Q&A: Trans-Ocean Navigation

Question: We are crossing the Atlantic from the Canary Islands to St. Lucia. I found a large scale chart of the Atlantic (Imray Passage Chart 100). This single chart shows the entire Atlantic Ocean taking the earth’s curvature into account and therefore does NOT have a compass rose to help steer by. I am having trouble finding a series of smaller charts that DO have a compass rose that might be a bit easier to navigate by. Do you know of a source where I might purchase charts of a smaller scale?

Answer: The issue here is much deeper than that. No such charts exist. At sea, navigation was, before chart plotters, done on plotting sheets that are basically blank charts for each area of latitude. These sheets showed a true compass rose only. Each day the navigator looked up the variation on a passage chart and then set the compass course after factoring in the great circle course, if appropriate. To do this manually you need to understand lines of equal variation and the difference between great circle and Mercator (rhumb line) routing. These days many, probably all, chart plotters and GPS units will do all this for you automatically, although you still need to make overall routing decisions and understand the difference between a great circle and a rhumb line course.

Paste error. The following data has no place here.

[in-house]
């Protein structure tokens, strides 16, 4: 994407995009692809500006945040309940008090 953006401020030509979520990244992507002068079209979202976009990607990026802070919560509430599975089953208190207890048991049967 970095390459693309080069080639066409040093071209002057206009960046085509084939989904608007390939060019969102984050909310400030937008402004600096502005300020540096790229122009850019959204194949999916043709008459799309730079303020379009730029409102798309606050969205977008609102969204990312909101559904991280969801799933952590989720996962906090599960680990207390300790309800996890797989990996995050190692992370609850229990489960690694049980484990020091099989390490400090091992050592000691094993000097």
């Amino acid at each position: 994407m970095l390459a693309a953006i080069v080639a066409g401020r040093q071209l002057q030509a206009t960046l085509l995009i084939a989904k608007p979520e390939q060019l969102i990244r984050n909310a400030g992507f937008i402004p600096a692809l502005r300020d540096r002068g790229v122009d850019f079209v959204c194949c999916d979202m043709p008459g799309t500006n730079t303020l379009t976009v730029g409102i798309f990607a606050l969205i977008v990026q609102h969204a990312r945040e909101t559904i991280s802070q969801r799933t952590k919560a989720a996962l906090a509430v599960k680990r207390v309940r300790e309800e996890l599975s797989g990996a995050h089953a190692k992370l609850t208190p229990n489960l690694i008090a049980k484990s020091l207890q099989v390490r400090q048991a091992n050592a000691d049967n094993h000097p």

The chart shows various great circle (dotted orange) and rhumb line (solid gray lines). Counter intuitively, the curved courses are actually shorter. The difference between the two tracks is almost nonexistent on the Caribbean to US east coast passage; larger on the westbound trans-Atlantic passage; and very large on the eastbound trans-Atlantic passage, to the point that the great circle course takes you over land and the iceberg infested Grand Banks—a good reason to understand which type of course your GPS is using!

In my opinion it is vital that before you set off on an ocean crossing, someone on your boat have a good understanding of these basic navigation issues. I would suggest a good book on navigation, or better still a navigation course. Otherwise, in case of an electrical failure, or the death of your plotter, you will be, very literally, all at sea.

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John was born and brought up in Bermuda and started sailing as a child, racing locally and offshore before turning to cruising. He has sailed over 100,000 miles, most of it on his McCurdy & Rhodes 56, Morgan's Cloud, including eight ocean races to Bermuda, culminating in winning his class twice in the Newport Bermuda Race. He has skippered a series of voyages in the North Atlantic, the majority of which have been to the high latitudes. John has been helping others go voyaging by sharing his experience for twenty years, first in yachting magazines and, for the last 12 years, as co-editor/publisher of AAC.

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